Microsoft Hello Camera can work without visible light. It operates on IR. Speaker demod showing a picture and phone to the camera and it did not work.

Microsoft goal is to make biometics non-susceptible to spoofing, offline attacks, etc.



Ignite 2015: Benchmarking SQL AlwaysOn

Session: BRK3557: Baselining and Benchmarking AlwaysOn Availability Groups

In this session the speaker went through what SQL AlwaysOn availability groups is, and why the customer wanted to use it. Then he went through how he setup his testing, RAID levels, and listed the SQL perform stats that he monitored during the benchmarking. The speaker used a scripted run of SQLIO to perform his benchmark tests. He covered SQL IO sizes, number of threads, and how to scale up to simulate the customer’s environment.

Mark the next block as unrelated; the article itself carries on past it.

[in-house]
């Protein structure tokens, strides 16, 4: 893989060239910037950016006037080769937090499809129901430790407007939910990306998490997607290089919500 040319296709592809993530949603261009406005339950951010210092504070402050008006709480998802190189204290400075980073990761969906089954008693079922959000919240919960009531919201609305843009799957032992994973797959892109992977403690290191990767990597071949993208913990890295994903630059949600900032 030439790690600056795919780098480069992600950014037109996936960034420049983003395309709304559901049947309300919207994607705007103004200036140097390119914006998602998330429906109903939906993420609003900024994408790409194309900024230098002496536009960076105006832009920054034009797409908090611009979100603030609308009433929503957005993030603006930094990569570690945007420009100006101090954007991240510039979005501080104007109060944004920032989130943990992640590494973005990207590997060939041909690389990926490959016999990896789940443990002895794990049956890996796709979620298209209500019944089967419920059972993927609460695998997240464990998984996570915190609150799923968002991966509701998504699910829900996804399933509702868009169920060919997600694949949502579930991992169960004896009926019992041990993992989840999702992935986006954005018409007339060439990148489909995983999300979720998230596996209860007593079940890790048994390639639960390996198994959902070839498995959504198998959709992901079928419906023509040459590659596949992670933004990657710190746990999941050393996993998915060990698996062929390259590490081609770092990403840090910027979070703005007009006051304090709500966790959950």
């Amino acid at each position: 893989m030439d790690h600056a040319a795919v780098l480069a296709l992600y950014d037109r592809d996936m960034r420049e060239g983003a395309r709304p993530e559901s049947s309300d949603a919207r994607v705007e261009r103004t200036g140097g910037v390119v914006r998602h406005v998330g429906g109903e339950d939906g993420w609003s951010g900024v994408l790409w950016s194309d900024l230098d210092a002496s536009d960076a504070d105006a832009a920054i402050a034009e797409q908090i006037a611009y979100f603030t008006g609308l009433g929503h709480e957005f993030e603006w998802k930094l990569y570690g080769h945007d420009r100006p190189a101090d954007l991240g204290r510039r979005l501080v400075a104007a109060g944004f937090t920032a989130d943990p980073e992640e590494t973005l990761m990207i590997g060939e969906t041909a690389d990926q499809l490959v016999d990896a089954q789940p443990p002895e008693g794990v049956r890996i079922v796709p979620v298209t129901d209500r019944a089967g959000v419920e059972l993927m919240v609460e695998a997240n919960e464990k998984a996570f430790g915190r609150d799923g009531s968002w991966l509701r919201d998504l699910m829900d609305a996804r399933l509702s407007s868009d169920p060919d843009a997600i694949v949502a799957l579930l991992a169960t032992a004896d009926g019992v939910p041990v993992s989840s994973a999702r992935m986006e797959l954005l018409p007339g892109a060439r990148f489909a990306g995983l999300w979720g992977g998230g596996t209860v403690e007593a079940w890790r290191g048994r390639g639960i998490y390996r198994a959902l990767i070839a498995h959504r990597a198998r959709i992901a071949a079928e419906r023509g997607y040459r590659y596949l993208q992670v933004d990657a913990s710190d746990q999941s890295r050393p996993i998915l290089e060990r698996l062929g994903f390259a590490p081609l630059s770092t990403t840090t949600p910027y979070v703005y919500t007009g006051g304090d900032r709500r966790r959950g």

He went into a long discussion about max threads, and how the type of query affects how many threads are spawned. SQL has a max number of worker threads, so understanding how many threads you are spawning when doing at-scale testing is important. He also tuned the cost threshold for parallelism to control the number of spawned threads.

In  the end, he was successful in performing at-scale benchmarks and the customer’s system was implemented successfully. Be sure to check out the session recording for all of the gory details.



Ignite 2015: Remotely managing Nano Server

Session: BRK3455

Note: This session had very densely packed slides and lots of demos. So I’ve changed things up and just included screenshots for this write up. If you want to run Nano I encourage you to check out the video recording to see all of the demos.